Clinically significant autoantibodies to coagulation factor deficiencies are uncommon but can produce life-threatening bleeding episodes and death. The most commonly targeted coagulation factor in autoimmunity is factor VIII. Acquired hemophilia A, which results from these antibodies, can be either idiopathic or associated with older age, other autoimmune disorders, malignancy, the postpartum period, or a drug reaction. Treatment options to prevent or stop bleeding in acquired hemophilia A include factor VIII–bypassing agents, anti-inhibitor coagulant complex and recombinant factor VIIa, and recombinant porcine factor VIII. The underlying autoimmune disorder frequently responds to immunosuppressive medication. Antiprothrombin antibodies usually are found in patients with antiphospholipid antibody syndrome and can be associated with bleeding. Antibodies of von Willebrand factor are found in patients with type 3 von Willebrand disease in response to infusion of von Willebrand factor. Antibodies to factor V can occur as autoantibodies or as cross-reacting anti-bovine factor V antibodies that develop after exposure to bovine thrombin products that are contaminated with factor V. Pathogenic autoantibodies also have been described that target thrombin, factor IX, factor XI, factor XIII, protein C, protein S and the endothelial cell protein C receptor.
Acronyms and Abbreviations
aPTT, activated partial thromboplastin time; BU, Bethesda unit; DAMPs, damage associated molecular patterns; IU, international unit; MZ, marginal zone; PAMPS, pathogen associated molecular patterns.
Antibodies directed against coagulation factors can develop as an acquired, autoimmune phenomenon. These “circulating anticoagulants” or “inhibitors” were recognized as early as 1906 as a cause of an acquired bleeding disorder.1 The key feature that distinguishes antibody mediated from other acquired coagulation factor deficiencies, such as impaired synthesis (eg, as a result of vitamin K deficiency) or increased consumption (eg, in disseminated intravascular coagulation), is the inability of normal plasma to correct the coagulation defect of the patient’s plasma.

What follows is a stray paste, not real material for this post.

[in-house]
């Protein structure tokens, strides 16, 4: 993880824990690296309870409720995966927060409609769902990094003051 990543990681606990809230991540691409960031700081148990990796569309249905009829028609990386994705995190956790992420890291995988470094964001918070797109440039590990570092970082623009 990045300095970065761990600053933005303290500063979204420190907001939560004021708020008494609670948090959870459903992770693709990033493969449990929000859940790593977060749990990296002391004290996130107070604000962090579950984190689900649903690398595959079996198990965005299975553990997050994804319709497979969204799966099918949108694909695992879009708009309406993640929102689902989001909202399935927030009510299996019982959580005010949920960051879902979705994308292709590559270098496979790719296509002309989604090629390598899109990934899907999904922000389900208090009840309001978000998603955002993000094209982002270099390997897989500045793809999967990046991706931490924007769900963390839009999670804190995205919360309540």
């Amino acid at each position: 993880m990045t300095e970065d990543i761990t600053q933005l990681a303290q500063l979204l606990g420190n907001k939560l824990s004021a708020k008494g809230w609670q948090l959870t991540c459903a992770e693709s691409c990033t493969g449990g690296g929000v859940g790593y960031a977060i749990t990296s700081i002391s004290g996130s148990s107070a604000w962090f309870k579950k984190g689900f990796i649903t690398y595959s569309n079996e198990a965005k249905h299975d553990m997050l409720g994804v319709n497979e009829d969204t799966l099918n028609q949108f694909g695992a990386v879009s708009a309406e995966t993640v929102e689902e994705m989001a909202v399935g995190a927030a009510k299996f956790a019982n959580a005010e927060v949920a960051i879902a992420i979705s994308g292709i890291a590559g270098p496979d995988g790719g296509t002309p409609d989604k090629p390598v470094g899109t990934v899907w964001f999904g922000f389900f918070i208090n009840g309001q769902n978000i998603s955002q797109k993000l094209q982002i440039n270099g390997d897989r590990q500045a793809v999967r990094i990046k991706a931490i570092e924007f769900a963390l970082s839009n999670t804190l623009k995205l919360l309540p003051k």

The most common coagulation factor targeted in autoimmunity is factor VIII, producing a condition called acquired hemophilia A. Factor VIII is the most commonly targeted coagulation factor in autoimmunity, which is remarkable because factor VIII circulates at lower concentrations than the other coagulation factors. Inhibitory anti–factor VIII antibodies also can develop after factor VIII infusions in patients with congenital hemophilia A (Chap. 122). The identification of a bleeding patient with hemophilia-like plasma coagulation defect secondary to a circulating anticoagulant was described by Lozner and colleagues in 1940.2 This condition became known as acquired hemophilia and the circulating anticoagulant subsequently was identified as an antibody.
The incidence of acquired hemophilia A is 1.5 cases per million people per year.3 Although acquired hemophilia A is rare, results from several large series and registries have been published, allowing a comprehensive picture of the clinical characteristics and demographics of the disorder.4–10 Approximately 50% of patients with acquired hemophilia A have underlying ...